0

I have some JS using ES6 template literals that I want to ensure has a fallback for older browsers.

Normally to detect a javascript feature I would do the standard if statement to see if that feature is detected in the window object:

if("JavascriptFeature" in window){
    // do something with the feature
}

How would I do this with template literals in the context below though?

I have the code below which is basically used to ensure that a 100vh property works as desired on mobile / iPad, and I want to wrap the JS into a conditional that only fires if the browser can use template literals:

JS

function resizeSection(){
    // First we get the viewport height and we multiple it by 1% to get a value for a vh unit

    var vh = window.innerHeight * 0.01;

    // Then we set the value in the --vh custom property to the root of the document

    document.documentElement.style.setProperty('--vh', `${vh}px`);
}

resizeSection();
addEventListener("resize", resizeSection, false)

CSS

.heading-section {
    /* Use vh as a fallback for browsers that do not support Custom Properties */
    height: calc(100vh); 

    /*MODERN BROWSERS*/
    height: calc(var(--vh, 1vh) * 100);
}

Please note: this is not a duplicate of Detecting template literals in javascript which is a similar sounding question in a very different context.

1
  • If the browser JavaScript environment does not understand template literal syntax, your code won't get a chance to run at all as it will fail with syntax errors.
    – Pointy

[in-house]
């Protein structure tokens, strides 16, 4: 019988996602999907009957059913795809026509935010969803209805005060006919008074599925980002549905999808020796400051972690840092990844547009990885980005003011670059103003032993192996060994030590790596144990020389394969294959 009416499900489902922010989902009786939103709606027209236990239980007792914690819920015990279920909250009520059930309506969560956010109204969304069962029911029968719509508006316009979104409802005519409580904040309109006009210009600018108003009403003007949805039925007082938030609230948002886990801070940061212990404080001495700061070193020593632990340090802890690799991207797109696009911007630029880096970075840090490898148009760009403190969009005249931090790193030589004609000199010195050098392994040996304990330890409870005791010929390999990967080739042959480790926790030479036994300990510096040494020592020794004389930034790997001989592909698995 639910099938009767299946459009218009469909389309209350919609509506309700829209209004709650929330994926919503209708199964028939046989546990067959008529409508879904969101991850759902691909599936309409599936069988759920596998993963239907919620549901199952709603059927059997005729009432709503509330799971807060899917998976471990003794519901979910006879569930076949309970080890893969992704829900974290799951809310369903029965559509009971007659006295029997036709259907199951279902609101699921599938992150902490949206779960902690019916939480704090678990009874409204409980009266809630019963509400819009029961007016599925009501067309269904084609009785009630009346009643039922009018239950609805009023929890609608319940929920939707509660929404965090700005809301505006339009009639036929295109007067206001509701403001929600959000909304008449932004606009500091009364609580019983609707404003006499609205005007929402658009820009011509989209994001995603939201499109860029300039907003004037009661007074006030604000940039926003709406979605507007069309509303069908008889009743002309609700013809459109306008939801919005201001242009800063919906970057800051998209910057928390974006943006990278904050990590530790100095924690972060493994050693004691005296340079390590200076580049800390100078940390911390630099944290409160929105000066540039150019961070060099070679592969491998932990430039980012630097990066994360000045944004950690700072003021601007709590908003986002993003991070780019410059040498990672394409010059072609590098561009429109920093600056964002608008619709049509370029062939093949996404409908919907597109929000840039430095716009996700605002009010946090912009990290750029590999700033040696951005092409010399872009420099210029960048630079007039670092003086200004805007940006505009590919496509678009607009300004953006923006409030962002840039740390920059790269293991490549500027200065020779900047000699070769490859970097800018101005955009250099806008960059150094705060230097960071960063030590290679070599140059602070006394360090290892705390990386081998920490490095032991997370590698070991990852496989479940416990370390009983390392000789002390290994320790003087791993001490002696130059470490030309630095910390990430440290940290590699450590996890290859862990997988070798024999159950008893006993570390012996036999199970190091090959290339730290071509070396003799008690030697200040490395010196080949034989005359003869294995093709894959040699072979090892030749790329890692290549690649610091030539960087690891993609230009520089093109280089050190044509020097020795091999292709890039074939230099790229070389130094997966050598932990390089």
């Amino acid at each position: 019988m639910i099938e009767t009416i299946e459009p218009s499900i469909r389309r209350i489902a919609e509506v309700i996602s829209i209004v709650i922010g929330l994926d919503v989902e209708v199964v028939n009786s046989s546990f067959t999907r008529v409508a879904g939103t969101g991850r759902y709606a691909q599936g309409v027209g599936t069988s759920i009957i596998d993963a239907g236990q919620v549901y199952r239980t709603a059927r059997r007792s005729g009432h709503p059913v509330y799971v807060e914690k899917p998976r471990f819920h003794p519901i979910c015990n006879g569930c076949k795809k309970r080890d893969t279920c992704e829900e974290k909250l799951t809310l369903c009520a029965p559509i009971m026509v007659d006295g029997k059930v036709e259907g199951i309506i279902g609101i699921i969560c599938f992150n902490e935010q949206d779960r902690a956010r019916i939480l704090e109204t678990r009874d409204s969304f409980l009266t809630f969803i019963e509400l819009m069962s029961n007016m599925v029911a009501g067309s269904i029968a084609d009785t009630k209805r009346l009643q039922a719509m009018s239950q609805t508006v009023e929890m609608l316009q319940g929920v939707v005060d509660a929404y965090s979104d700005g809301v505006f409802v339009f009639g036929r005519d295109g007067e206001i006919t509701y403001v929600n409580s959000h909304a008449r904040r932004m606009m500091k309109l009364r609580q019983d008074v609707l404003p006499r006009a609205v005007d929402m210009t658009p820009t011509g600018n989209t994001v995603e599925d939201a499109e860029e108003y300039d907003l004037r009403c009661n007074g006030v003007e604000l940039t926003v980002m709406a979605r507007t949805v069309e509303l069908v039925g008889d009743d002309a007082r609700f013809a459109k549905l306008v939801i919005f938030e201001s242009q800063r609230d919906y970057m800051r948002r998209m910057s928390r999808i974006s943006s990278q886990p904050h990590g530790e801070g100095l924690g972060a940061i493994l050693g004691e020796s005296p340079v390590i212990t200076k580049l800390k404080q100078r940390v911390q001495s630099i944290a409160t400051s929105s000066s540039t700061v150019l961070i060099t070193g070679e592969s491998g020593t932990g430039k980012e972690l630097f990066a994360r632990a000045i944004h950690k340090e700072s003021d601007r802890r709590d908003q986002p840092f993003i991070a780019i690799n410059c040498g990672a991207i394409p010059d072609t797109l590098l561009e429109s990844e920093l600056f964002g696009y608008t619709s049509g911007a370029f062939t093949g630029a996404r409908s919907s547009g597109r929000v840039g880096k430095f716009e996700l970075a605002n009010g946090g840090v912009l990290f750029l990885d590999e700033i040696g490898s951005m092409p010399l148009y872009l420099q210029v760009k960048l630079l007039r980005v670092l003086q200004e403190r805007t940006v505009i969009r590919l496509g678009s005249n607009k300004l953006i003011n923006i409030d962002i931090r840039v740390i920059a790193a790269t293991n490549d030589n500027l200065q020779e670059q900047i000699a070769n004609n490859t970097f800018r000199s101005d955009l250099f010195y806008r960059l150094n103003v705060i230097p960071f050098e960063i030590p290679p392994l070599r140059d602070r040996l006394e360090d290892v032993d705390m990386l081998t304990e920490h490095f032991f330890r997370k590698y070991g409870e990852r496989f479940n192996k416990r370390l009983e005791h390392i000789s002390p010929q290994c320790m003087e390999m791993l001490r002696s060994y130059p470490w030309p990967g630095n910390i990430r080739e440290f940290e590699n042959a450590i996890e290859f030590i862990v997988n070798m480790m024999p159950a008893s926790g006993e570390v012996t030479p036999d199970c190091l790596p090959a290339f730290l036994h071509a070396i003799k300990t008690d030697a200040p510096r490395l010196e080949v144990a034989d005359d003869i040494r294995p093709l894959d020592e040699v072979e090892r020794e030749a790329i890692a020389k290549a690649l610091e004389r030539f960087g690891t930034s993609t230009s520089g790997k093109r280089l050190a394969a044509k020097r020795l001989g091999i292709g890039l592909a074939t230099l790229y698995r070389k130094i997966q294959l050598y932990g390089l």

Apr 9, 2019 at 0:44

2 Answers 2

2

Checks for syntax features should be made in an eval statement.

For instance, checking for string literals would look like

function supportsLiterals() {
  try{ return eval("''===``") }
  catch(e){ return false; }
}

console.log(supportsLiterals());

Now, you have to understand that knowing this has little benefit for your code: You won't be able to have this syntax anywhere in the code unsupporting browser will execute (well there would be ways, but so bad you shouldn't even think about it.

So this would be beneficial only if you had two versions of the code and if you were able to load them dynamically.

Instead, it's probably better to write your code with the newest feature and then transpile your code so that everyone can use it.

For instance, using the online version of Babel your code would transpile to

function resizeSection() {
  // First we get the viewport height and we multiple it by 1% to get a value for a vh unit
  var vh = window.innerHeight * 0.01; // Then we set the value in the --vh custom property to the root of the document

  document.documentElement.style.setProperty('--vh', "".concat(vh, "px"));
}

resizeSection();
addEventListener("resize", resizeSection, false);
0

Syntax checks happen before any code is run. A runtime that doesn't support the new syntax will not run any of the script at all; you can't "protect" portions of the script after parse time because it's too late.

You could have a <script> tag with a simple template literal that initializes some global symbol, and then check in a separate <script> whether that global symbol is present.

If the first <script> has a syntax error (because the JavaScript runtime is old) then it won't run. The second <script> will then know that the template literals either do or don't work.

However — that doesn't really do you a huge amount of good, because if they don't work, then any further code you import with template literals will also fail. Probably the best you can do is conditionally import the good code or the workaround code based on the above test.

Your Answer

By clicking “Post Your Answer”, you agree to our terms of service, privacy policy and cookie policy

Not the answer you're looking for? Browse other questions tagged or ask your own question.